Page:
When Steele came into office, the city had to borrow money to make payroll. “I had to work with the community and the council to do a one-cent sales tax to prevent us from borrowing money. I reduced some of the workforce.”
An increase from five mils to 17.5 mils in ad volorem tax was also controversial.
Now Steele had to deal with “the biggest hurdle I would have to overcome,” annexation. “There is no record out there, hardly, where Eutaw ever expanded its city boundries….There is no room out there for growth. There is no room in the downtown area for growth.
“Every community has taken advantage of Interstate 20/59, Livingston, York, Tuscaloosa. There was a tax base that we needed to tap into.”
Businesses near the industrial park on Highway 43 need law enforcement and other services, he said. There are 600 acres that he wanted to bring into the city limits.
Steele also wants to bring the airport and the Lock 7 road community into the city limits.
One of the most controversial sections that Steele wants to bring in is the Branch Heights community, built by the U.S. Department of Housing and Urban Development. “The residents of Branch Heights had challenged the city (in the past) to allow them to be a part of the city.
“…All of this is right next to the City of Eutaw. I just thought it was the right thing to do to bring the community together – just do it all at one time.” Certain communities were going to be upset if you left them out and let others in. “It was going to be difficult for me regardless of which way I went.”
Obviously, “that number of African Americans was going to drastically change the make up of city government,” he said. “…That may be one of the reasons to why they may be opposing this so much.”
Opponents also see annexation as a drain on city resources. “Branch Heights and King Village affects Eutaw whether we want to police out there or not. You have that number of residents out there without police protection.” The sheriff can’t patrol like Eutaw police, he said. Those residents are being taken advantage of by illegal activities, which will bleed over into the city limits.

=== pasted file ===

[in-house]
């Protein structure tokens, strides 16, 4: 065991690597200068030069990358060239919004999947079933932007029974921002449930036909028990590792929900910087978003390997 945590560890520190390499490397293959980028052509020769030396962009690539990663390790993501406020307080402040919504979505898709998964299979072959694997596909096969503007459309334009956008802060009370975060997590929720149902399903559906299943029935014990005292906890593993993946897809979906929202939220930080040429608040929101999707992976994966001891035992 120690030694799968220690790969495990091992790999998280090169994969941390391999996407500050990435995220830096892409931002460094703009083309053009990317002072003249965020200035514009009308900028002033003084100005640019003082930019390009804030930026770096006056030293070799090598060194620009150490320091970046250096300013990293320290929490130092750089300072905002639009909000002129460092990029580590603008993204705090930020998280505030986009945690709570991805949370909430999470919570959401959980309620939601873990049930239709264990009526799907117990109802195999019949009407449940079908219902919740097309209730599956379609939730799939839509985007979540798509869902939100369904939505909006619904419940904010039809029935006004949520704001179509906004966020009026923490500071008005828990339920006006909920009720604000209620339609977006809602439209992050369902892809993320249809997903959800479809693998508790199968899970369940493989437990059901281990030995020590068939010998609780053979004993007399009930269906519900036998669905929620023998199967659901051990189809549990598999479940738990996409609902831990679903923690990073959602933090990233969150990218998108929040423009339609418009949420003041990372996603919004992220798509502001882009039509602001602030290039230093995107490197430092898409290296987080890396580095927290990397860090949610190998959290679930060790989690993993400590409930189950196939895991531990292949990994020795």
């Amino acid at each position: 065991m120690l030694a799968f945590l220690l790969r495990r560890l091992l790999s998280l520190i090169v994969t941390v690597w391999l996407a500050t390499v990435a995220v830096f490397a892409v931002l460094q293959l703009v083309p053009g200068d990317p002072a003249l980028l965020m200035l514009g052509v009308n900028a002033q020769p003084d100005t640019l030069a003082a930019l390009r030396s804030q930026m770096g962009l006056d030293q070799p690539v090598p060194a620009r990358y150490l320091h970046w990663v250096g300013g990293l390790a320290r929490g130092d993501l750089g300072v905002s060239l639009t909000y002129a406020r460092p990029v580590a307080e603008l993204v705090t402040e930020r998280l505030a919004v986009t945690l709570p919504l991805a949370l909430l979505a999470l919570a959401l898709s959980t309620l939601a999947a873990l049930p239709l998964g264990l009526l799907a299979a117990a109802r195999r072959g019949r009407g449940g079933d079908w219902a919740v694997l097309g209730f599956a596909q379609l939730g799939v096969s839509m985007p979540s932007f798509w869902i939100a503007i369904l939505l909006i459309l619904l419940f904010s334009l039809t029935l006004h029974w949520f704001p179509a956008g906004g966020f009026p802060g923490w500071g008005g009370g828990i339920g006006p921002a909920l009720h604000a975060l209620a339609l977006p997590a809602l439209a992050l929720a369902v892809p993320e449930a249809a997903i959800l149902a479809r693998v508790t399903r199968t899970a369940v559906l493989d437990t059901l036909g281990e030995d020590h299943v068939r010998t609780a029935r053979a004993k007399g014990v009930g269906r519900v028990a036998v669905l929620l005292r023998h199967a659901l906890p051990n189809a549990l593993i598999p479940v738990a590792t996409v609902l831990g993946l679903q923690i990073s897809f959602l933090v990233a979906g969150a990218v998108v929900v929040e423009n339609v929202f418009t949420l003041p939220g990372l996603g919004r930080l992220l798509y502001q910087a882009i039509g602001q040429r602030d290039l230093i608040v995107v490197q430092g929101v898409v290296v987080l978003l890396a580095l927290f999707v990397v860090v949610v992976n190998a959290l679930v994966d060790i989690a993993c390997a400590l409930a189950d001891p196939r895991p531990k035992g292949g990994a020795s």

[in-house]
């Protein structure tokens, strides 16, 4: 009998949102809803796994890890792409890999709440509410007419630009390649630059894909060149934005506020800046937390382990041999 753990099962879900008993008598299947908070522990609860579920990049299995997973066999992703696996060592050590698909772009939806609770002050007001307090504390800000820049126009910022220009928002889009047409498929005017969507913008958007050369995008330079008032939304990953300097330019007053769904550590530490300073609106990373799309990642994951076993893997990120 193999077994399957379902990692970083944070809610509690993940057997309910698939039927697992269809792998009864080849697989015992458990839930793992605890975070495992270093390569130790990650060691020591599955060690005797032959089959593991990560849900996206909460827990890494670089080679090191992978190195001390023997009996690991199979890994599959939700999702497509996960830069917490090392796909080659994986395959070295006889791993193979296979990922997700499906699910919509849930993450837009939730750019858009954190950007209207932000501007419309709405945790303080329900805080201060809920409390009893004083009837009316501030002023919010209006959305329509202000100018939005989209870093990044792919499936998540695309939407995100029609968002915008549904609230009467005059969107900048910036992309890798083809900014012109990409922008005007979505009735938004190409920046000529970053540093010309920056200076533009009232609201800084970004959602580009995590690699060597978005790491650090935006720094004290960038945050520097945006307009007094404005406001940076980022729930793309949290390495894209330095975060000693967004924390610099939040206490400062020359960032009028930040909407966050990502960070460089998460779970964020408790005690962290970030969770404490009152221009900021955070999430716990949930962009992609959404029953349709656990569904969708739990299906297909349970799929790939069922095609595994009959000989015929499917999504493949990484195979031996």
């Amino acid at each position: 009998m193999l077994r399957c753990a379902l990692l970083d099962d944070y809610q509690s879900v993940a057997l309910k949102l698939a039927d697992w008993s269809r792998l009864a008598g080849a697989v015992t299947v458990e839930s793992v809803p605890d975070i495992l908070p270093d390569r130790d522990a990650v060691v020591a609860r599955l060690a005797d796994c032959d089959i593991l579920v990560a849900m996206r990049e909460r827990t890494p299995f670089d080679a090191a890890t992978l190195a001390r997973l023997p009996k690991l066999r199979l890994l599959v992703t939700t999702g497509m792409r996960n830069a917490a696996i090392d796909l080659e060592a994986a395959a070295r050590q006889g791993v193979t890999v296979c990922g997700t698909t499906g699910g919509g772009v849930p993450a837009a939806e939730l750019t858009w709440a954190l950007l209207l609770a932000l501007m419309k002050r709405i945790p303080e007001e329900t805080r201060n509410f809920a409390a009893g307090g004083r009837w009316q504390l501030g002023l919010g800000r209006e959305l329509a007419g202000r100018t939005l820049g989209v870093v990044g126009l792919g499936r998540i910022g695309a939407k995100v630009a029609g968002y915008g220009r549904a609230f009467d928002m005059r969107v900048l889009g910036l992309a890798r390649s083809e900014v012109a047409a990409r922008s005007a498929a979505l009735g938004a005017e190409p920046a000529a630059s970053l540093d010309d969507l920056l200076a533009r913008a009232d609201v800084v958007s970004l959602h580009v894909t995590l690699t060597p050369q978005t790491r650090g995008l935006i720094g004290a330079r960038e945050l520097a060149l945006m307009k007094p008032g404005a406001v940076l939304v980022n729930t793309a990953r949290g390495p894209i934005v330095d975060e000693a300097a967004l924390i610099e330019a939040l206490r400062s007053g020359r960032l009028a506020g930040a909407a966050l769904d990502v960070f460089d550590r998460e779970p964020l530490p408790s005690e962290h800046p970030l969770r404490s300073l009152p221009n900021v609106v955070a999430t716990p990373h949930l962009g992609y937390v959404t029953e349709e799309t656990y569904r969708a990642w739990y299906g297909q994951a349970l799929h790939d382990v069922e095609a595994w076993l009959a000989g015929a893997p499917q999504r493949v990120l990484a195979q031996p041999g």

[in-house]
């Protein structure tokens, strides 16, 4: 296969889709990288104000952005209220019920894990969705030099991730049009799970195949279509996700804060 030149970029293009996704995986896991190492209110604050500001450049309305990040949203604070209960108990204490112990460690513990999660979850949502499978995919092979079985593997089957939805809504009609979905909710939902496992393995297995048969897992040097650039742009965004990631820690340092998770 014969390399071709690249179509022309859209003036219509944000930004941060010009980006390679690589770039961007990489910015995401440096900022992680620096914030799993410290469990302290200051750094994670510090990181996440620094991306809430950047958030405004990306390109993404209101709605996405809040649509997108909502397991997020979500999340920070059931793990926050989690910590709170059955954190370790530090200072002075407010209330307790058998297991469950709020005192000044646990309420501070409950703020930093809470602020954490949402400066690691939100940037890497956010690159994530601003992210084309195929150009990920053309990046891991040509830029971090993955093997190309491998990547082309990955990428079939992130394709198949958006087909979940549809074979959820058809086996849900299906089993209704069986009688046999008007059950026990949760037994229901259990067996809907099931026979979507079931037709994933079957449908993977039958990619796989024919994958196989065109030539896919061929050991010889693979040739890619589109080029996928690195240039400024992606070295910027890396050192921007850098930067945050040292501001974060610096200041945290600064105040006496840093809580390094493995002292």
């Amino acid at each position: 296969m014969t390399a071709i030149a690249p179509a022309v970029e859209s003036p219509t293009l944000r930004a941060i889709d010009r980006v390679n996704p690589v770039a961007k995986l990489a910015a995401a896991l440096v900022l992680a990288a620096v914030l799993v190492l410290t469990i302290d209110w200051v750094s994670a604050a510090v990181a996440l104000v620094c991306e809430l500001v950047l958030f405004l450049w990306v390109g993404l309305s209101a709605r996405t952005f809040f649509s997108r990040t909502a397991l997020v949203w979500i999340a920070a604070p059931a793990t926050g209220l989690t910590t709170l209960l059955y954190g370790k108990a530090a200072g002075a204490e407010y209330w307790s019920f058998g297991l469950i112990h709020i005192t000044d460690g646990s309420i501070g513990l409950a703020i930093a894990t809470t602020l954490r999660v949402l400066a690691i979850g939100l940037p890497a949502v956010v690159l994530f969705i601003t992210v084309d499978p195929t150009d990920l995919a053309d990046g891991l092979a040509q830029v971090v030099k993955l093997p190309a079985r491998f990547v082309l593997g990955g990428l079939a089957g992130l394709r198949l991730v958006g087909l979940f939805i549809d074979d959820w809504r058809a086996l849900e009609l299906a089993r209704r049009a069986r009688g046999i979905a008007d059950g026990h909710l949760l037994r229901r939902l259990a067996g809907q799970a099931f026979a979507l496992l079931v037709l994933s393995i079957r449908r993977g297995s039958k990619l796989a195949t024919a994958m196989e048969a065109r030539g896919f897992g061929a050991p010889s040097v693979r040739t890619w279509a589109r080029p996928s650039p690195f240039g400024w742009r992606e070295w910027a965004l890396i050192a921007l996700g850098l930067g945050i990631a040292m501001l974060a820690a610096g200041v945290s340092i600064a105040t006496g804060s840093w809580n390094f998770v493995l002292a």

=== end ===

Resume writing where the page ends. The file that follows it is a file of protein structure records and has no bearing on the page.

In addition, the residents of Branch Heights and King Village shop in Eutaw more than some of the prominent city citizens who shop out of town. “They were providing a great amount of revenue for this community.”
Steele said officials from the University of West Alabama and the West Alabama Regional Commission had approved his annexation proposal. The mayor was doing all the legwork, but the council didn’t trust his figures.
The proposal was tabled continually. Steele called a special meeting to vote on the proposal. “It failed for the lack of a second,” he said. “If the council was not willing to make a decision – then as mayor I felt like I had to make a decision for the city as a whole.”
Two versions of the bill were advertised in the two Eutaw newspapers. The version which called for the public to vote on the annexation did not make it into the final bill sent to the state legislature.
The bill was signed into law June 17 by Governor Bob Riley. A suit was filed June 25 by Shelia Hann against the bill. The case currently in Montgomery County Circuit Court, but the case was recently delayed due to the illness of Hann’s attorney.
“That does represent a divide,” Steele said. “That does let us know that there are still a few people here that do not want to allow for growth and development. The (annexation) proposal…is not going to be a financial burden on the City of Eutaw.
“We are still out there defending this. The council made a decision not to let the city attorney (Mike Smith) represent it. The council made a decision not to allow any funds to be expended to defend the case. This is one of those difficult things that I’m faced with.
“I’m not sure what this council wants the city to do. These members have been on this council for a great number of years….What kind of vision do they have for the City of Eutaw?”